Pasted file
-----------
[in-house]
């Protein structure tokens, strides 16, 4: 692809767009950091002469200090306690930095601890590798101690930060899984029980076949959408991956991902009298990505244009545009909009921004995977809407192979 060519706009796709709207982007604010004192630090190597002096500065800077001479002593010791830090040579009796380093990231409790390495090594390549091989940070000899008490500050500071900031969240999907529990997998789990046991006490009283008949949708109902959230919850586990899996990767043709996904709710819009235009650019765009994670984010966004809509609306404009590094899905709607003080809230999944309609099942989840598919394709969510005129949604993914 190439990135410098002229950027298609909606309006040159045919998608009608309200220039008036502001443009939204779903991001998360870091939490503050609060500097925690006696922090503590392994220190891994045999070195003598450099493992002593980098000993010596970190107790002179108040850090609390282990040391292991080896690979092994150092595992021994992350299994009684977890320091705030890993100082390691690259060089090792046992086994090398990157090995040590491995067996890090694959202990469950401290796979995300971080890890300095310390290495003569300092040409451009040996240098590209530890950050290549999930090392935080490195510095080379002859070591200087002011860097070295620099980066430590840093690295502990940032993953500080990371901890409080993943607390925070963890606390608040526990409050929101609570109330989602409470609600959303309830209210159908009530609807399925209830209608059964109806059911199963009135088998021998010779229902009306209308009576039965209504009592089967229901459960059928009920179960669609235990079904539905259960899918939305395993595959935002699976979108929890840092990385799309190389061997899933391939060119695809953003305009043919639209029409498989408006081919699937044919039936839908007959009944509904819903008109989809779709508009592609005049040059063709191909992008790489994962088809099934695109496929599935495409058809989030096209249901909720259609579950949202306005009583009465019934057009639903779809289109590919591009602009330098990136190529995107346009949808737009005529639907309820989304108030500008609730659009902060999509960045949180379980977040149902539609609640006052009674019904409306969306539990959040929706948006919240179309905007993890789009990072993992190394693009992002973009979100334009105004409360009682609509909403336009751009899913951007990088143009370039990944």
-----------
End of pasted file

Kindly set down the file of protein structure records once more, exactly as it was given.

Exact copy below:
[in-house]
């Protein structure tokens, strides 16, 4: 692809767009950091002469200090306690930095601890590798101690930060899984029980076949959408991956991902009298990505244009545009909009921004995977809407192979 060519706009796709709207982007604010004192630090190597002096500065800077001479002593010791830090040579009796380093990231409790390495090594390549091989940070000899008490500050500071900031969240999907529990997998789990046991006490009283008949949708109902959230919850586990899996990767043709996904709710819009235009650019765009994670984010966004809509609306404009590094899905709607003080809230999944309609099942989840598919394709969510005129949604993914 190439990135410098002229950027298609909606309006040159045919998608009608309200220039008036502001443009939204779903991001998360870091939490503050609060500097925690006696922090503590392994220190891994045999070195003598450099493992002593980098000993010596970190107790002179108040850090609390282990040391292991080896690979092994150092595992021994992350299994009684977890320091705030890993100082390691690259060089090792046992086994090398990157090995040590491995067996890090694959202990469950401290796979995300971080890890300095310390290495003569300092040409451009040996240098590209530890950050290549999930090392935080490195510095080379002859070591200087002011860097070295620099980066430590840093690295502990940032993953500080990371901890409080993943607390925070963890606390608040526990409050929101609570109330989602409470609600959303309830209210159908009530609807399925209830209608059964109806059911199963009135088998021998010779229902009306209308009576039965209504009592089967229901459960059928009920179960669609235990079904539905259960899918939305395993595959935002699976979108929890840092990385799309190389061997899933391939060119695809953003305009043919639209029409498989408006081919699937044919039936839908007959009944509904819903008109989809779709508009592609005049040059063709191909992008790489994962088809099934695109496929599935495409058809989030096209249901909720259609579950949202306005009583009465019934057009639903779809289109590919591009602009330098990136190529995107346009949808737009005529639907309820989304108030500008609730659009902060999509960045949180379980977040149902539609609640006052009674019904409306969306539990959040929706948006919240179309905007993890789009990072993992190394693009992002973009979100334009105004409360009682609509909403336009751009899913951007990088143009370039990944």